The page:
World health issues are an important part of Murphy’s environmental justice story, but he likes to keep the issues alive at home, too. Hence the fishing trip and the congregation’s regular kayaking outings, often led by his wife, Helen Dalzell, whom he met in the early ’80s when they were both working with the Sierra Club to create public parks on the Boston Harbor Islands.
His Falmouth congregation holds annual events to support local fuel assistance programs and celebrates the groundbreaking environmentalist Rachel Carson each fall with a harvest dinner. The proceeds from the dinner—like a portion of the price of the fishing trip—go to support community food pantries.
When Murphy got news of Hurricane Irene barreling up the East Coast this summer, threatening the vulnerable shore of Cape Cod, his immediate response was to set up a shelter for the American Red Cross, work he has been doing on the Atlantic Coast for fifteen years. Disasters routinely bring up environmental justice issues, he says, but disaster response is also a religious issue. In the wake of disaster, people don’t turn to Greenpeace or the Sierra Club. They look to organized religion, and he wants to be there.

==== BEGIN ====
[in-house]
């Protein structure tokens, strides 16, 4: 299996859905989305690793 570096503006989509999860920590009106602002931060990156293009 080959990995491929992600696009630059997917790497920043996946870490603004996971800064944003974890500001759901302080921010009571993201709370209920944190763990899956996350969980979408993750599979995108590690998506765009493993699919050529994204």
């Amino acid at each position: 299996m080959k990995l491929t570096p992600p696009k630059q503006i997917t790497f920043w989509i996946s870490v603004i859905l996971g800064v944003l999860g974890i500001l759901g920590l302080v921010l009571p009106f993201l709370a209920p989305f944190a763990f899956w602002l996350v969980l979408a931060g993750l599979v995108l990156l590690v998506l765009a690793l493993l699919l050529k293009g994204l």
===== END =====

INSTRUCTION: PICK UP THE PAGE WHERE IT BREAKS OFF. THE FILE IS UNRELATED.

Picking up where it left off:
As the Patriot Too heads back to shore, Murphy looks across the sound and breathes in the salt air. The majority of UUs, he says, live within 50 miles of an ocean, and he encourages them to get out on it, to better know their environment and witness environmental justice issues firsthand. Where there is water—freshwater or saltwater—there is fishing, and where there is fishing, there are justice issues: a largely minority workforce in a hazardous profession, in an environment that is at once beautiful and dangerous. “If UUs really want to reach out into the world,” he says, “I suggest community gardening, emergency service work, and fishing.”
Photo: The Rev. Bob Murphy (center) with parishioners John Gates and Rita Gates O'Donnell on the Unitarian Universalist Fellowship of Falmouth’s fourth annual Fellowship Voyage, a four-hour fishing expedition out of Falmouth Harbor (Ilene Perlman).
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Michelle Bates Deakin, a member of First Parish Unitarian Universalist of Arlington, Massachusetts, was a UU World contributing editor from 2006 to 2011 and a UU World senior editor from 2011 to 2014. She is the author of Social Action Heroes: Unitarian Universalists Who Are Changing the World (Skinner House, 2011) and Gay Marriage, Real Life: 10 Stories of Love and Family (Skinner House, 2006).